Overcoming The Five Key Reasons for Poor User Experience

Product designer concentrating on his new design
Damian Headshot
Damian Rees
June 11, 2023
5 min read
Poor UX
User Research
Product Strategy

Despite the increasing buzz around 'User Experience' or 'UX' in the tech and business world, many of us still find ourselves frustrated with products that offer a less-than-stellar experience. So, what's the hold-up? Why, in an age where UX is the talk of the town, do poor user experiences persist? Let's dive in to unpack the top five reasons and, more importantly, look at what we can do to address them.

1/ Misunderstanding or Ignoring UX

The Problem

Some teams don't fully understand what UX is all about or don't give it the attention it deserves. They may be focused on creating the best product they can and overlook how users will interact with that product.

In the Nielsen Norman Group's report on key UX concepts, one of the points highlighted is that UX is often poorly understood, even within the industry. This lack of understanding often leads to neglect of user needs and a poor overall experience.

Windows 8 

Windows 8 start screen
Windows 8 Start Screen - Image from Wikipedia

When Microsoft launched Windows 8, they made significant changes to their interface, replacing the traditional Start menu with a full-screen display of apps. This drastic change was met with heavy criticism from users who found the new interface confusing and less intuitive. This caused some in the tech community to question whether the team fully understood the value of UX. The backlash was so severe that Microsoft returned to the traditional Start menu design in their next version, Windows 10. This case study serves as a reminder that significant design changes should be user-centred and thoroughly tested.

The Fix

Education is key. Hold team workshops or sessions to discuss the importance of UX. Explain how it's not just about the look and feel of a product but about making sure it works smoothly and meets the user's needs. Share examples of products with good and bad UX and discuss the differences. Remember, a product with top-notch UX can be a game-changer for customer retention and conversion rates.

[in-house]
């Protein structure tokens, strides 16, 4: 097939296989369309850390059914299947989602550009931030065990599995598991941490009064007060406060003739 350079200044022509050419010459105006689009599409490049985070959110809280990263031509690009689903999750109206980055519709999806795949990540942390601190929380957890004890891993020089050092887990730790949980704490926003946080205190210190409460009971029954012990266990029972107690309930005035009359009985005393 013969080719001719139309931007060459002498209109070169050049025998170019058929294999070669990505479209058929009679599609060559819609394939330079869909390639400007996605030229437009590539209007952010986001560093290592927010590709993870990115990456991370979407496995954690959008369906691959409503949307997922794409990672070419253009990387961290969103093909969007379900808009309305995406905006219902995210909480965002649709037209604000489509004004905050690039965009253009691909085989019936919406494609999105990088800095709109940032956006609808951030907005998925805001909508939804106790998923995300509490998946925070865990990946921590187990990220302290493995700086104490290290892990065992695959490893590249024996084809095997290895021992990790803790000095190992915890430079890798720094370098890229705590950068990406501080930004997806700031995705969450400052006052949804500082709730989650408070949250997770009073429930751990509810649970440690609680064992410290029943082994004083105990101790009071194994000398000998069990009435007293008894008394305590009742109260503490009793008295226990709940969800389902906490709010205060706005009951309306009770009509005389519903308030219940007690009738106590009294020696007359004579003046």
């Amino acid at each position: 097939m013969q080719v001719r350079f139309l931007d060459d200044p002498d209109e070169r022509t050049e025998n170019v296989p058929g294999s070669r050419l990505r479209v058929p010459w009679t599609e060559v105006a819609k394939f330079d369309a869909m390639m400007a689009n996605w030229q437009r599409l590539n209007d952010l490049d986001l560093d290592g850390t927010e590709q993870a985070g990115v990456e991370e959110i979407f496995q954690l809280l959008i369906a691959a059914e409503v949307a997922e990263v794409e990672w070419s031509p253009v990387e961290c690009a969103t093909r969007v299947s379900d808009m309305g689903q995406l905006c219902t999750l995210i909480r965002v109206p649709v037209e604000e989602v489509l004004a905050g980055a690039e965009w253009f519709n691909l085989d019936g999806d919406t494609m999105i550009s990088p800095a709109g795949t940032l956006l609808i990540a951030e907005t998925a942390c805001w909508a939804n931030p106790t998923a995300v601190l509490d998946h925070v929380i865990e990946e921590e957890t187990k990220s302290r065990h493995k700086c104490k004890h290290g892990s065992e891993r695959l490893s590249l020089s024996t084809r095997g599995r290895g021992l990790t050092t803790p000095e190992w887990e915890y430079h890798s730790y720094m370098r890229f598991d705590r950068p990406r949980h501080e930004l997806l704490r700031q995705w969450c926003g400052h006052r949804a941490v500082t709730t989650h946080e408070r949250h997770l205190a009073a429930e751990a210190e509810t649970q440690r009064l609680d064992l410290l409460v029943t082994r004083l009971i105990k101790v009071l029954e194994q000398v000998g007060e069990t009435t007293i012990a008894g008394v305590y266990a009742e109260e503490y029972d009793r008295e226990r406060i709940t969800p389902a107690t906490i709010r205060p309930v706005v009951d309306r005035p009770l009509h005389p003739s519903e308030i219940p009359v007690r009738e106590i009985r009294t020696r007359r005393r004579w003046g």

As Don Norman, the cognitive scientist who coined the term 'User Experience,' says, "No product is an island. A product is more than the product. It is a cohesive, integrated set of experiences." It's not just about aesthetics but ensuring it works seamlessly and meets the user's needs. Sharing examples of good and bad UX can open a meaningful dialogue.

2/ Not Enough User Research

The Problem

Some teams design products based on what they think users want, rather than actual user feedback. This can lead to a product that looks great on paper but doesn't quite hit the mark in reality.

The User Experience Professionals Association's (UXPA) salary survey often cites the lack of user research as a common complaint among UX professionals. Without adequate research, it's difficult to design a product that meets user needs.

Snapchat Redesign 

Screenshot of Snapchat redesign in 2018
Snapchat redesign in 2018 - Image from TechCrunch

In 2018, Snapchat rolled out a major redesign that was meant to simplify the app and attract a broader user base. However, users found the new design confusing and frustrating, leading to a petition for Snapchat to return to its previous design and a significant drop in stock prices. The takeaway here is that user feedback should guide design decisions, and it's crucial to understand your users' needs and preferences before implementing significant changes.

The Fix

The user's voice should guide your product's development. Invest time in understanding your users' behaviours, needs, and preferences. Use surveys, interviews, or usability tests to gather data. It might feel time-consuming, but the insights gained can be invaluable in making your product truly user-friendly.

According to research from the Nielsen Norman Group, user-centred design can lead to a staggering 83% increase in conversions. Collect data through surveys, interviews, and usability tests to create a truly user-friendly product.

3/ Limited Resources

The Problem

Sometimes, there's just not enough money or people to devote to UX. Designing a great user experience requires an investment of time and money. This can be particularly tough for smaller businesses or startups, where every penny counts and everyone is juggling multiple roles. As a result, UX may be neglected in favour of other, seemingly more urgent, business needs.

In the 2020 Design Census by AIGA, many respondents reported a lack of time and resources as a significant barrier to good design.